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The Boston Bruins’ possession game, along with goalie Tuukka Rask’s play, gives the team an excellent chance at winning the Stanley Cup. (Marilyn Indahl/USA Today Sports)
The Boston Bruins’ possession game, along with goalie Tuukka Rask’s play, gives the team an excellent chance at winning the Stanley Cup. (Marilyn Indahl/USA Today Sports)

NHL Playoffs

The possession game: He who holds the puck raises the Cup Add to ...

So Day 1 of the NHL playoffs is in the books. But the real meat of postseason actually begins on Thursday, when two of what should be the very best series all spring begin in St. Louis and San Jose.

Given the calibre of the teams involved, the Stanley Cup could easily come out of those two bloodbaths – provided they don’t take too much out of each other.

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In that sense, the league’s new division-heavy playoff format hasn’t done the Western Conference contenders any favourites. With the Blues facing the Chicago Blackhawks and the Sharks up against the Los Angeles Kings, two of what are likely the five best teams in the NHL will be out after the first round.

One reason why these teams will be a tough out comes back to their play with the puck; all four are among the top six possession teams left, meaning they typically give teams fits by hemming them in their own zone.

It’s not always easy to predict which teams will get great goaltending or have their stars go on hot streaks in a series, but controlling possession is one trait that remains relatively constant. That makes it a good indicator of how teams match up with one another and a number that correlates reasonably well with postseason success.

The past six Cup winners, beginning with the Detroit Red Wings in 2008, averaged an elite 54.5-per-cent possession rating during the regular season.

The true contenders: Chicago, San Jose, Los Angeles and Boston

Only four teams are in that territory this year, and they should be considered the toughest matchups at even strength in the league. The Blackhawks, Sharks, Kings and Bruins all finished the year at 54 to 57 per cent in possession, which essentially measures time spent in the offensive zone versus the defensive zone.

Possession isn’t everything. A goalie is also a huge factor in a short series, and the way Tuukka Rask has played for the Bruins gives them a clear edge over the others, especially combined with how much they control the play.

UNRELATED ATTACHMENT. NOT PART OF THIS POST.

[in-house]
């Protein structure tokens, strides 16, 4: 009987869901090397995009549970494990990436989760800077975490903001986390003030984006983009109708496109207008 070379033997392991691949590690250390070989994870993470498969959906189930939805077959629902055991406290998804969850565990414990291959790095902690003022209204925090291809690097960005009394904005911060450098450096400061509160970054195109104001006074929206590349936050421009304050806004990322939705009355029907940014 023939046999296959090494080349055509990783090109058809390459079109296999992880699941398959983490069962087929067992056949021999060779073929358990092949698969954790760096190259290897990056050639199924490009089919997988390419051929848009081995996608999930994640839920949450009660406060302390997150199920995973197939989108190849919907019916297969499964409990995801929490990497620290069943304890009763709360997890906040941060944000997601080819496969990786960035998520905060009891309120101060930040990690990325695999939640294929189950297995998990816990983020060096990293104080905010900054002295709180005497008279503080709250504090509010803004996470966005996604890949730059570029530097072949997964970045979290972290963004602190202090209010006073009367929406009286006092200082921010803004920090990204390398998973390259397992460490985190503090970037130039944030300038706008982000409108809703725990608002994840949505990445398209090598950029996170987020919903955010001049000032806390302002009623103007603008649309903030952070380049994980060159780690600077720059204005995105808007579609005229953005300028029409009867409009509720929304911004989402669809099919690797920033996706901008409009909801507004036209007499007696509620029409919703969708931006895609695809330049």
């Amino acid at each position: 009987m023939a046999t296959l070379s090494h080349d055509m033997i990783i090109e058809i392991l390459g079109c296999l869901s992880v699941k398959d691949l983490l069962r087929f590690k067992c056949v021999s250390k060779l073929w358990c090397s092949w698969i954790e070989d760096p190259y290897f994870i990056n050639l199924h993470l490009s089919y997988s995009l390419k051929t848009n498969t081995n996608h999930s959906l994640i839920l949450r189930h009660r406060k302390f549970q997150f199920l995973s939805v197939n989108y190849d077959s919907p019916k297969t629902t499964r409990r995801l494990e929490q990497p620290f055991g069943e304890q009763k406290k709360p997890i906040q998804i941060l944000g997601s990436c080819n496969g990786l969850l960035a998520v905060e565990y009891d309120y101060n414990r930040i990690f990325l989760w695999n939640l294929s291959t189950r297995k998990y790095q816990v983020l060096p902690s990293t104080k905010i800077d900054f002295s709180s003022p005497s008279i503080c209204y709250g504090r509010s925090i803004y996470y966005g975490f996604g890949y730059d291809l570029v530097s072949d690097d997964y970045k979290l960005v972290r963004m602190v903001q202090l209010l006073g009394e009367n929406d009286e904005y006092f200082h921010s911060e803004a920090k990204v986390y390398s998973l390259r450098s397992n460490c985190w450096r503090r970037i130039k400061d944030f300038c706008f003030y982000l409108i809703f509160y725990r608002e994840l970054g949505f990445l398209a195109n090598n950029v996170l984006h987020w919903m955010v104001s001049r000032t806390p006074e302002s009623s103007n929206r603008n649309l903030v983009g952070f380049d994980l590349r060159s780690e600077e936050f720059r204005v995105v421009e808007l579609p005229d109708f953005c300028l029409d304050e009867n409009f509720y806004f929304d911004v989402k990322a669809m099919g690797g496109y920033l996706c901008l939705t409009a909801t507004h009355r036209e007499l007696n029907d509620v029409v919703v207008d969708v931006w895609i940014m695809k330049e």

Over all, those two elements likely give the Bruins the best chance of winning the Cup this year, especially considering they won’t have to go through as many powerhouse teams as the top clubs in the West.

The next tier: St. Louis and NY Rangers

Among the rest, the Blues stand out. They’re an elite possession team (53 per cent) and have the potential to get great goaltending from Ryan Miller.

All that prevents St. Louis from joining the top four is the fact the Blues lineup is riddled with injuries, Miller hasn’t played well since joining them in a late-season trade, and they’re up against the defending champs right off the bat.

There’s a noticeable drop-off after St. Louis, but the Rangers have significant potential. Under new coach Alain Vigneault, they emerged as a dominant team in the second half – with a 55.2-per-cent possession rating starting in mid-December – and netminder Henrik Lundqvist can win a series singlehandedly.

The dark horses: Dallas, Detroit and Columbus

Don’t count out the wild-card teams, either. While the Anaheim Ducks and Colorado Avalanche racked up a lot of regular-season points, they are both middling possession teams that relied on shooting percentage and their goalies to win games, and that doesn’t always hold up in the postseason.

A team like the Stars could knock off a contender in the first round, for example. And the Red Wings and Blue Jackets aren’t nearly as overmatched as they at first appear based on their records.

If you’re going to go with a long shot, bet against teams like the Ducks and Avs and on a good possession team that struggled during the season for reasons such as injuries or inconsistency. They just might put it together in a short series and surprise.

Follow me on Twitter: @mirtle

Follow on Twitter: @mirtle

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